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Monday, Mar 01, 2021

Hong Kong’s WTO labelling dispute with US moves ahead

Hong Kong’s WTO labelling dispute with US moves ahead

The WTO has granted Hong Kong’s second request to form a dispute panel against a Trump-era order that forces the city’s locally made goods to be labelled ‘Made in China’.

Hong Kong’s dispute with the United States over a “Made in China” labelling demand has taken an important step forward, after the city’s request to establish a disputes panel at the World Trade Organization (WTO) was granted.

Hong Kong made the request to the Geneva body in January, but it was blocked by the US.

However, at a meeting of the organisation’s Dispute Settlement Body on Monday, a second request was granted, according to a Geneva trade official who was there.

It is common for recipients of complaints to reject panel formation requests at the WTO in the first instance, when they must pass by consensus, with defendants effectively holding veto power.

But in the second instance, the requirement is flipped, with unanimity against the panel’s formation required to block it.

At Monday’s meeting, Hong Kong representatives said that the labelling rule “is inconsistent with the WTO’s fundamental obligation to provide most favoured nation treatment to all members as well as various provisions” under WTO rules.

Hong Kong described the requirements as “arbitrary, unilateral, unnecessary and unjustifiable”, the Geneva source said.

In response, the US said it regretted Hong Kong moving forward with its second request for a panel, adding that Washington’s actions had been based on an executive order determining that the Hong Kong situation “constitutes a threat to the national security of the United States”.

US representatives added that national security exceptions “are not subject to review through WTO dispute settlement” mechanisms.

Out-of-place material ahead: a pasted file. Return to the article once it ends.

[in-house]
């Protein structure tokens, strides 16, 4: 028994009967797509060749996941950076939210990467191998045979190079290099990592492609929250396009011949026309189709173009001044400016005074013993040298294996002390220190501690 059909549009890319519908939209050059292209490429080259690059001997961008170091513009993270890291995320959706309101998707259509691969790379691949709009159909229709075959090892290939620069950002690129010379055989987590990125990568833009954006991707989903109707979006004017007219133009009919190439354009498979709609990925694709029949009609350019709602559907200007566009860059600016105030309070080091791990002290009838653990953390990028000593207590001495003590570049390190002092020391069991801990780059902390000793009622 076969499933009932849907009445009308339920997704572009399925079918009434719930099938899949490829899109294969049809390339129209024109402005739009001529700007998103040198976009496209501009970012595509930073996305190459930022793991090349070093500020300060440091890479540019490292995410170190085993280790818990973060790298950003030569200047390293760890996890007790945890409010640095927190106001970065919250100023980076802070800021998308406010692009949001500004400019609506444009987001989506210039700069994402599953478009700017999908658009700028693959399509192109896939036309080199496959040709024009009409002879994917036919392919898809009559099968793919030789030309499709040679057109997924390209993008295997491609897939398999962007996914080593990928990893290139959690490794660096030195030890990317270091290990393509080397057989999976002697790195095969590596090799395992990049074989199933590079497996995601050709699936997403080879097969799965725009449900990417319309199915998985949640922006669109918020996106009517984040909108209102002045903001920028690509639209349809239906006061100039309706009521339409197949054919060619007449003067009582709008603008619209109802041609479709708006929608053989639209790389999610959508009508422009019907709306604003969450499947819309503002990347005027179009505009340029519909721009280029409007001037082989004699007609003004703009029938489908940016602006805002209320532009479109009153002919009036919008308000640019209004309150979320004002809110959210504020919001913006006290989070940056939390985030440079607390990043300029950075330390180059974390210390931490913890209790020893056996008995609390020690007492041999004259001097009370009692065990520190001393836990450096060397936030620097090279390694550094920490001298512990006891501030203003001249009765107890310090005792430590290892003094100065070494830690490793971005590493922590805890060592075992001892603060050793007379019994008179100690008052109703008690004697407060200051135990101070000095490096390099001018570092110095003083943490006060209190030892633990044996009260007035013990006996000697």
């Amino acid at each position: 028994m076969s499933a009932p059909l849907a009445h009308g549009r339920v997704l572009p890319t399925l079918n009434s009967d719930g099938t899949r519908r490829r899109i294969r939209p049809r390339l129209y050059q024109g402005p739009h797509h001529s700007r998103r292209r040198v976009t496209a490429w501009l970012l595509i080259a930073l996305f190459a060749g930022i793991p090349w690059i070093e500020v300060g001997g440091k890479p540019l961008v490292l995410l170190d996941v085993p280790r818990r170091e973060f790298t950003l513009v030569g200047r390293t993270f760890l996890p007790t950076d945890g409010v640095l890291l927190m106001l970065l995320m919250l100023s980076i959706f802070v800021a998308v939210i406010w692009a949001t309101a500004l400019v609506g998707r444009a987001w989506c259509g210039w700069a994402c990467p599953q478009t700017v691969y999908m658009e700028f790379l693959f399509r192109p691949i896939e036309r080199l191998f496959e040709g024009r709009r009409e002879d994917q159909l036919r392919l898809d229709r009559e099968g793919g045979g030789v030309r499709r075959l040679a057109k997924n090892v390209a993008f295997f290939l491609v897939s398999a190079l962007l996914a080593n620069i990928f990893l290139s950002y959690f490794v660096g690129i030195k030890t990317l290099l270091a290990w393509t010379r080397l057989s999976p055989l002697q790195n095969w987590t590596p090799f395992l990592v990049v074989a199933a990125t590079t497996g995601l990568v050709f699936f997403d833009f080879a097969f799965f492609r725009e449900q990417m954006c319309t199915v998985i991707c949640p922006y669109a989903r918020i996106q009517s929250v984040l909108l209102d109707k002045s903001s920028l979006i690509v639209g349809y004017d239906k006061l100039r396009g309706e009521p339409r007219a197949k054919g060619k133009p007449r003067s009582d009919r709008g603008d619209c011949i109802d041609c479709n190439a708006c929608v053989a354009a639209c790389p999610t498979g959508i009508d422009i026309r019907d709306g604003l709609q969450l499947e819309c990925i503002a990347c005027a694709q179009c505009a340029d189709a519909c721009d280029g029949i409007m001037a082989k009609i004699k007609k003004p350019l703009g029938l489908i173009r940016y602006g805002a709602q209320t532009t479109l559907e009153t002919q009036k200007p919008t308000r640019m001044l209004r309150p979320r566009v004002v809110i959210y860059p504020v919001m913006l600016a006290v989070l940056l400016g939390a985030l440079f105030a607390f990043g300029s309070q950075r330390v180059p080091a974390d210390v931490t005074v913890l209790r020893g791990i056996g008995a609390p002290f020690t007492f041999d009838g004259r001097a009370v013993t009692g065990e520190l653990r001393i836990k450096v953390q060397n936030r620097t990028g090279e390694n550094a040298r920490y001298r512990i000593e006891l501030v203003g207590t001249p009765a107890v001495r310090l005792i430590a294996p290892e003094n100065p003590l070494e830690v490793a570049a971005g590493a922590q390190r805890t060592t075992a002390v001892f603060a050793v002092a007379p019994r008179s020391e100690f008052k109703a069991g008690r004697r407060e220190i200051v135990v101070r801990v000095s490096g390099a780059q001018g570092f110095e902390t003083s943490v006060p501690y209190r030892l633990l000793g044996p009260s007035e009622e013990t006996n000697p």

The dispute arose after former US president Donald Trump signed an executive order in July last year that ended Hong Kong’s special trading status. The order on “Hong Kong normalisation” was in response to Beijing’s imposition of a sweeping national security law on the city targeting acts of secession, subversion, terrorism and collusion with foreign forces.

In August, a notice appeared on the US Federal Register requiring that Hong Kong-made goods be relabelled as “Made in China” if they are to be permitted entry to US ports, a move designed to underscore the financial hub’s status as “just another Chinese city”. After some delay, this eventually came into effect in November.

In a note filed with the WTO on January 14, the Hong Kong government laid out seven rules of the global trading architecture that it accuses the US of flouting.

The case has attracted much debate, not least due to the timing. The Hong Kong government lodged its request for a panel just as the Biden administration was getting its feet under the table. Biden’s pick to become US Trade Representative, Katherine Tai, is to face a Senate Finance Committee confirmation hearing this week.